National Nutrition Month, according to the Academy of
Nutrition and Dietetics. So for the next few weeks, this
column will address your questions and comments. Letís get
from Jefferson City, Mo., writes: "I often see in
nutrition columns, ads and on labels that certain foods Ďstrengthení
the immune system. What does that actually mean?
years ago, my immune system started raging and attacked
connective tissues, muscles and lungs. My immune system is now
under control with immune-suppressant drugs, but it comes
raging back whenever I try to reduce my dosage of these drugs.
I am concerned when I hear that something Ďstrengthensí my
immune system. That appears to be exactly what I DONíT want
to happen. I would appreciate your perspective on this."
that strengthen the immune system are those that provide the
substances needed to maintain the bodyís defense system
against foreign invaders such as bacteria and viruses. We need
adequate protein and zinc in our diets, for example, to help
defend ourselves from unwanted "bugs."
unknown reason, the body sometimes gets confused and begins to
attack its own tissues ó a condition known as an autoimmune
disorder. Examples of autoimmune diseases include type 1
diabetes, lupus and rheumatoid arthritis.
there is no special diet to treat autoimmune diseases,
specialists do stress the importance of a nutritionally
balanced diet and adequate exercise. And although researchers
are not sure if inflammation causes autoimmune disorders or
vice versa, most recommend a diet high in anti-inflammatory
foods such as fruits, vegetables, fish and whole grains.
Adequate vitamin D may also be important, at least in the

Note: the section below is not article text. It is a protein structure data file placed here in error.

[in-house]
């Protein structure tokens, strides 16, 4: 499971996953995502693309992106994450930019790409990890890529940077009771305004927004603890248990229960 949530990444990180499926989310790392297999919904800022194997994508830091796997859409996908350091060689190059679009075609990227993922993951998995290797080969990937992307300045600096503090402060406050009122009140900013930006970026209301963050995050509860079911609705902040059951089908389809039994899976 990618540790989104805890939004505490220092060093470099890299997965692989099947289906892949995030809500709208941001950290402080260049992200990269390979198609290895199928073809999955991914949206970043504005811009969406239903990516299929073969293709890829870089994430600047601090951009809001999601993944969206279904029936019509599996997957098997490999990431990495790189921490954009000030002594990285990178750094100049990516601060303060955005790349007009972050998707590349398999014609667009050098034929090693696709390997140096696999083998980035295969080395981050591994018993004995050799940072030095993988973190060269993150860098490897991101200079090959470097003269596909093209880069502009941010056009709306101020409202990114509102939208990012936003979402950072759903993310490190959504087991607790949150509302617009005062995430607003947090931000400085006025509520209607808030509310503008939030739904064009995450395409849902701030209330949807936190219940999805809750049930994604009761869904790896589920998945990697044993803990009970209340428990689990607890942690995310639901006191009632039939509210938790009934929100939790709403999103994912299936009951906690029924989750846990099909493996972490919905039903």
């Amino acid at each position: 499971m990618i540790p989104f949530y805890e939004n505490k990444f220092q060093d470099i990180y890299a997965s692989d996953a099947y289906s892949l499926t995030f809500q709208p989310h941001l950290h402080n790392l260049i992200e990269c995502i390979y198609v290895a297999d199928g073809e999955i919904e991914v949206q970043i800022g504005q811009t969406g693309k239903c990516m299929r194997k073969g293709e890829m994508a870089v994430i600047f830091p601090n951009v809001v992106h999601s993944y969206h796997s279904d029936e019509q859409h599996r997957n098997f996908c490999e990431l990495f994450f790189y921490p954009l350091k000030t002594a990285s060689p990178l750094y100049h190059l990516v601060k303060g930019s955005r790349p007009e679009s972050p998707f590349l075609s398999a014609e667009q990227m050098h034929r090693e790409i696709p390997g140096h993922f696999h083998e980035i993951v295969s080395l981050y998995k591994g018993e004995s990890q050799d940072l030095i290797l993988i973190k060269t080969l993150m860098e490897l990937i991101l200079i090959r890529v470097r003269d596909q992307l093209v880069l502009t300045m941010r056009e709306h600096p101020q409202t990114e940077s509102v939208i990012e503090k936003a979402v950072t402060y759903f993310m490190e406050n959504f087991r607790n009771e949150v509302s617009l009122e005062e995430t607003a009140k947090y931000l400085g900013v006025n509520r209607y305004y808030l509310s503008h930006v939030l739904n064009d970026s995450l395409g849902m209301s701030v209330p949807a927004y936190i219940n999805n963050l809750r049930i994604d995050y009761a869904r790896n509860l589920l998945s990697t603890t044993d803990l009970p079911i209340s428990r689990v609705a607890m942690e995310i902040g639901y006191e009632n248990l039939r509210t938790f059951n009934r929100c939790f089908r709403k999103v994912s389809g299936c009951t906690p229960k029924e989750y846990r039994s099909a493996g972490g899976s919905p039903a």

prevention of autoimmune diseases, according to recent
studies. Stay tuned; this is an area of continuing nutrition
from California asks: "Can you please tell me what you
think of taking St. Johnís wort? My doctor suggested I try
it as an alternative to antidepressants which I donít want
to take. Also, is turmeric tea safe?"
the National Center for Complementary and Integrative Health (nccih.nih.gov)
St. Johnís wort may help some types of depression although
it is not an absolutely proven therapy. As such, it has not
been approved by the US Food and Drug Administration as a
medicine for depression.
cautions accompany the use of St. Johnís wort since it
contains a compound that interferes with the action of many
medications. Since your doctor is probably more aware of your
particular medical needs, you are wise to rely on his
tea is generally considered safe, says the NCCIH. Tumeric gets
its yellow color from curcumin ó a compound extracted from
the rhizome of the tumeric plant. Although not approved in the
U.S. as a therapeutic agent, a recent analysis of clinical
trials found that curcumin may help ease some symptoms of
depression. Again, check with your doc.